Much has been written about how the arts and humanities can contribute to our understanding of life, but little (if anything) about the positive effects of video games. Having been an avid player of World of Warcraft for ten years I would like to write about the lessons of how to live well that I have gained from spending my time in this activity (as of this moment: 224 days, 19 hours, 20 minutes, and 40 seconds on my main character or ‘main’).
World of Warcraft (WOW) was released in 2004. It has over a hundred million accounts but only a small number of these – about five million – represent active players. Still, this means an awful lot of people around the world are playing it.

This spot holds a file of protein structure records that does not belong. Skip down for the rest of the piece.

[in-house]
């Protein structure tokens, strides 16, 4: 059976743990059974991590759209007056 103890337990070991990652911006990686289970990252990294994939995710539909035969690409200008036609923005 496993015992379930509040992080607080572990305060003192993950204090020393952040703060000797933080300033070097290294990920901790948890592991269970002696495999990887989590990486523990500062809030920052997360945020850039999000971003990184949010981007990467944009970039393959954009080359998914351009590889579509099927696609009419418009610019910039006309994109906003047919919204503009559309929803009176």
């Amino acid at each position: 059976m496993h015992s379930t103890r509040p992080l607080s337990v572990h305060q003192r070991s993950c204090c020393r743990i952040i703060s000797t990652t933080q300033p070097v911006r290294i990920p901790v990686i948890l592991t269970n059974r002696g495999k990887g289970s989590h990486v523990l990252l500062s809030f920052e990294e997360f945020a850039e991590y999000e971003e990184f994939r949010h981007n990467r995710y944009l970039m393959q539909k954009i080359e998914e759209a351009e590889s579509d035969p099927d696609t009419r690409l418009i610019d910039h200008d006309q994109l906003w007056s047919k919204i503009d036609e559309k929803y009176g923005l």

Essentially, you construct a character which is either of the Alliance or Horde faction. This is a fundamental distinction, as there is only very limited communication possible between the two factions – waving hands, farting in their general direction or similar bodily movements. Almost all player-to-player interaction occurs within your faction, and especially within your Guild. A Guild is a group of players admitted by a designated player already in the Guild. Your Guild is your WOW family, the players you chat with and get to know best on a daily basis. [Read more…]